Single Review: Candi Carpenter featuring Brandi Carlile, “Dirt Around the Tree”

“Dirt Around the Tree”

Candi Carpenter featuring Brandi Carlile

Written by Candi Carpenter, Alden Witt, Amanda McCoy, and Jake Clayton

Five years ago, Candi Carpenter took the country music industry by surprise with an excellent cheating song called “Burn the Bed.” I say “surprise” rather than “storm” because, sadly, the single only barely scraped the charts and has been essentially wiped away from existence ever since. What should have made for a fruitful mainstream country career for Carpenter only earned her noticeable critical buzz instead.

Which, hey, is all that matters around these parts, and considering she made her Grand Ole Opry debut a few years ago and once was a housekeeper for Little Jimmy Dickens, it’s not like the journey has been bad, per se. As a fan, though, it still stings, especially when Carpenter has released a few scattered singles over the years since that have been just as good as “Burn the Bed,” if not better. And considering she’s got an upcoming EP produced by Brandi Carlile and another side project involving Jason Isbell’s 400 Unit Band, now is as good a time as any to either meet or get reacquainted with her.

“Dirt Around the Tree” is the supposed first taste of the former project, and likely her most gorgeous-sounding tune yet. I could award style points alone on how warm and well-balanced the fiddle, piano and acoustics are as they shine through, and granted, this song earns them. But I appreciate more that this song is bolstered by its terrific mandolin work, working to capture a mood that’s equally as optimistic for what’s ahead as it is afraid of a dark past best left behind. It’s quaint in the sense that Carpenter’s lived-in tone is at the forefront of the mix and emphasizes her understated delivery and the content, but underpinned by a sense of grace and forgiveness for herself as she reconciles past decisions. This doesn’t necessarily need to feature Carlile, but I like that her backing vocals creep in at the right moments to add a gentle, equally understated touch – like a friend offering support for someone who desperately needs it.

Carpenter’s writing has never been overly poetic or detailed, to be frank, but that works here when the focus is less on the implied abuse and emotional scars still felt today from a past trauma as it is trying to find a sense of understanding and peace. And while Carpenter tries to move on, questioning the root of that hurt is a more complex question that can only be answered by personal interpretations, and it ends on a realistic note of finding a sense of calm and the courage to step forward, if not the answers to go with it. Sometimes taking it one day at a time is a solution in itself.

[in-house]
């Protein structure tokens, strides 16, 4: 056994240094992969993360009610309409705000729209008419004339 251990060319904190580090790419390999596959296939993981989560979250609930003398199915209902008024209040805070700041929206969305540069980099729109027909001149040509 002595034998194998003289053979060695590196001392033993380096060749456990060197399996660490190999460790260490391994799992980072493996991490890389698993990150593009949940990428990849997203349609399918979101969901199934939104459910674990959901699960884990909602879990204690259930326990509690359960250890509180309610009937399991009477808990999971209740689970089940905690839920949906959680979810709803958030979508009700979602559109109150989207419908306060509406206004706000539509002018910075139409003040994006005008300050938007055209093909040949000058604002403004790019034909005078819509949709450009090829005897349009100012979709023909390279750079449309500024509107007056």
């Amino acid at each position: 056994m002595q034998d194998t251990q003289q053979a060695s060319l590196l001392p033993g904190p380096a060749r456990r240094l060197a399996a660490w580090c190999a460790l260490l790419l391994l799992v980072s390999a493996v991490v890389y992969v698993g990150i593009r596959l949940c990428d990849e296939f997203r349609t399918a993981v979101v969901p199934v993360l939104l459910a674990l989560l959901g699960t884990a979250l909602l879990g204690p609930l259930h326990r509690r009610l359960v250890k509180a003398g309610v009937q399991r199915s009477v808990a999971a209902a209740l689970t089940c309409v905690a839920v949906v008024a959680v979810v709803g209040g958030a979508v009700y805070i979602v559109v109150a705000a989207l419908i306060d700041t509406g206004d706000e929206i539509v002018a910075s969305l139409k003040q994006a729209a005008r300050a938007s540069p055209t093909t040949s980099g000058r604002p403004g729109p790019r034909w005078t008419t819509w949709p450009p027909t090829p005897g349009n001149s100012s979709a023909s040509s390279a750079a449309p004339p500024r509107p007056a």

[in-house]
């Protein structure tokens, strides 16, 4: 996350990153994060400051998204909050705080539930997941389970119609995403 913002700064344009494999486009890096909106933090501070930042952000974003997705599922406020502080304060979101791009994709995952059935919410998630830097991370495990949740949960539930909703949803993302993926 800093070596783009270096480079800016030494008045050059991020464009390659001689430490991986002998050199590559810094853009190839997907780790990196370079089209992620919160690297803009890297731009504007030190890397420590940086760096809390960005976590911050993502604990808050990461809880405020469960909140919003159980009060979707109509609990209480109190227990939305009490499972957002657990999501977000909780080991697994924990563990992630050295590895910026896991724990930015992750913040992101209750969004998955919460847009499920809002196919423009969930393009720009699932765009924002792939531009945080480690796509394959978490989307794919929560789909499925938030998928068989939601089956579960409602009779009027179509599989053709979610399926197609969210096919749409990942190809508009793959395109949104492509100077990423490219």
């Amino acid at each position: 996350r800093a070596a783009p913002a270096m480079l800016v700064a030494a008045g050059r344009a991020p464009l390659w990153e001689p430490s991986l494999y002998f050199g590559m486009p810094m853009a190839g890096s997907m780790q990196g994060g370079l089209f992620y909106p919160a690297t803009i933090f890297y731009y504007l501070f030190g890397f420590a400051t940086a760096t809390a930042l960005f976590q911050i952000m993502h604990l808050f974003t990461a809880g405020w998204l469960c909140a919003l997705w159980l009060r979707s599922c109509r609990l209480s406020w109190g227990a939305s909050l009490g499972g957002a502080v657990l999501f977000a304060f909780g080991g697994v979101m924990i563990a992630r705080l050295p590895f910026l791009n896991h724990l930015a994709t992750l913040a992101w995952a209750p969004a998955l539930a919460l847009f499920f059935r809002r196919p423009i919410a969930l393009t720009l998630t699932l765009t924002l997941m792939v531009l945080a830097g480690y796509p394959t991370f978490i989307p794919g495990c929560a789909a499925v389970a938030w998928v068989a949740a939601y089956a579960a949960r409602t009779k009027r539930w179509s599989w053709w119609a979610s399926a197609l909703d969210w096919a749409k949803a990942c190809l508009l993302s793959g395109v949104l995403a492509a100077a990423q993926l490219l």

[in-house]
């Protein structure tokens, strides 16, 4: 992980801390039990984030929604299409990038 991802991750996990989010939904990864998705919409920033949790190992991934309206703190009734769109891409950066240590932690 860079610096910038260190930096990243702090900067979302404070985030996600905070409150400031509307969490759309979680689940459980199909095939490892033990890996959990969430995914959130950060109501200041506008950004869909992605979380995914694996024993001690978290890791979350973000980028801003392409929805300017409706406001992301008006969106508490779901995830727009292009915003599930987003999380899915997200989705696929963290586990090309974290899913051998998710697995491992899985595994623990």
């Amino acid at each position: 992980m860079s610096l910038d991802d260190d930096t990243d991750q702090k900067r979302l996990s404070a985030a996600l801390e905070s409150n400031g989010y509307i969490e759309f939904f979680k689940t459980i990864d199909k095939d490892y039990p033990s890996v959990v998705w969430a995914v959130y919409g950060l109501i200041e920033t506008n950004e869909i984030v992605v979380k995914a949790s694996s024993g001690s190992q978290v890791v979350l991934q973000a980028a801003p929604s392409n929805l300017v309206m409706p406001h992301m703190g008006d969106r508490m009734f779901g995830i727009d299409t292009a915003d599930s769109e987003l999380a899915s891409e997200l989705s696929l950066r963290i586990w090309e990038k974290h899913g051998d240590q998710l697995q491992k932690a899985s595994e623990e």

Grade: A-



  1. Good song. I think it will grow on me.
    I loved her “Burn the Bed” song. I was surprised it did so poorly on the charts. According to my i-tunes library, I’ve played that cheaing song 102 times.

  2. Such a nicely-crafted country song. Such a shame that it likely will be ignored by today’s mainstream country music audiences who’d apparently rather hear about endless partying and antics in the bed of a pickup truck (or down a country backroad, or on a beach, pontoon boat, dirt lot, farm field, or whatever). Sigh.

  3. Back when “Burn the bed” came out, the radio stations in DMV (from another time when I listened to radio) played it almost every hour so much so I got compelled to buy the song on iTunes thinking she wasn’t going to breakout and be the next best thing.
    I still think she has a beautiful voice and an interesting story to tell (part of me wants to really know why she didn’t breakout and become the next best thing other than she’s a “tomato”)

  4. As others here stated, I was interested in Candi Carpenter immediately after hearing “Burn The Bed” the first time (That, and plus the fact that she was/is a big fan of lesser mentioned country artists of yesteryear like the late Jack Greene). I knew right off the bat that song was way too good for modern country radio. Instead of being an anomaly, it was the kind of song you should still be able to hear regularly in the genre. The same goes for this song. With a very beautiful, memorable melody, relatable lyrics that come from real life experiences, and that lovely mandolin, it’s another winner in my book. It’s just too bad that mainstream country has gotten so far away from these kind of songs, but I’m really hoping that will be slowly but surely changing.

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